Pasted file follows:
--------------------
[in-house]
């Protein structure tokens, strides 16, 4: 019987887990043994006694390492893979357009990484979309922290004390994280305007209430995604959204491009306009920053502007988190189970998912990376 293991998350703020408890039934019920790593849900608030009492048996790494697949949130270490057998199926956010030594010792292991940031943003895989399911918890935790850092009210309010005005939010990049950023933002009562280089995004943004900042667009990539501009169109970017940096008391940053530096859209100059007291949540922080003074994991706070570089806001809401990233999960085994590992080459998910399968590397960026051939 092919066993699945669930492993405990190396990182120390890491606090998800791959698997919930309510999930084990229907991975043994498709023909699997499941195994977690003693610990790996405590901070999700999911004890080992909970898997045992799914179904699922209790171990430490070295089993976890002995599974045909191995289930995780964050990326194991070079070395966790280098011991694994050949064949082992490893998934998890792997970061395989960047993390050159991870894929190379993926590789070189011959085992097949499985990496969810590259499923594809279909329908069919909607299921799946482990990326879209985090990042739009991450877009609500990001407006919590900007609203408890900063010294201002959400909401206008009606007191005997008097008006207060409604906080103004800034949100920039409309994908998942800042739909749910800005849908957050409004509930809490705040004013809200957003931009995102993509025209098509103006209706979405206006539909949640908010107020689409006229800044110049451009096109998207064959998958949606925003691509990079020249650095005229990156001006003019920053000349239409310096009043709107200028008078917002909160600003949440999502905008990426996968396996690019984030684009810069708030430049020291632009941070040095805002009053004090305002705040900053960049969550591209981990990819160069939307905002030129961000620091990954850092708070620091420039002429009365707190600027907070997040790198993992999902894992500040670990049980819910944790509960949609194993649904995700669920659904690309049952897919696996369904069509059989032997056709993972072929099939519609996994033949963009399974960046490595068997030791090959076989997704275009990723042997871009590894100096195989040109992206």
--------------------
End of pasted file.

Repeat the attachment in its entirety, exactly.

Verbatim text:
[in-house]
């Protein structure tokens, strides 16, 4: 019987887990043994006694390492893979357009990484979309922290004390994280305007209430995604959204491009306009920053502007988190189970998912990376 293991998350703020408890039934019920790593849900608030009492048996790494697949949130270490057998199926956010030594010792292991940031943003895989399911918890935790850092009210309010005005939010990049950023933002009562280089995004943004900042667009990539501009169109970017940096008391940053530096859209100059007291949540922080003074994991706070570089806001809401990233999960085994590992080459998910399968590397960026051939 092919066993699945669930492993405990190396990182120390890491606090998800791959698997919930309510999930084990229907991975043994498709023909699997499941195994977690003693610990790996405590901070999700999911004890080992909970898997045992799914179904699922209790171990430490070295089993976890002995599974045909191995289930995780964050990326194991070079070395966790280098011991694994050949064949082992490893998934998890792997970061395989960047993390050159991870894929190379993926590789070189011959085992097949499985990496969810590259499923594809279909329908069919909607299921799946482990990326879209985090990042739009991450877009609500990001407006919590900007609203408890900063010294201002959400909401206008009606007191005997008097008006207060409604906080103004800034949100920039409309994908998942800042739909749910800005849908957050409004509930809490705040004013809200957003931009995102993509025209098509103006209706979405206006539909949640908010107020689409006229800044110049451009096109998207064959998958949606925003691509990079020249650095005229990156001006003019920053000349239409310096009043709107200028008078917002909160600003949440999502905008990426996968396996690019984030684009810069708030430049020291632009941070040095805002009053004090305002705040900053960049969550591209981990990819160069939307905002030129961000620091990954850092708070620091420039002429009365707190600027907070997040790198993992999902894992500040670990049980819910944790509960949609194993649904995700669920659904690309049952897919696996369904069509059989032997056709993972072929099939519609996994033949963009399974960046490595068997030791090959076989997704275009990723042997871009590894100096195989040109992206």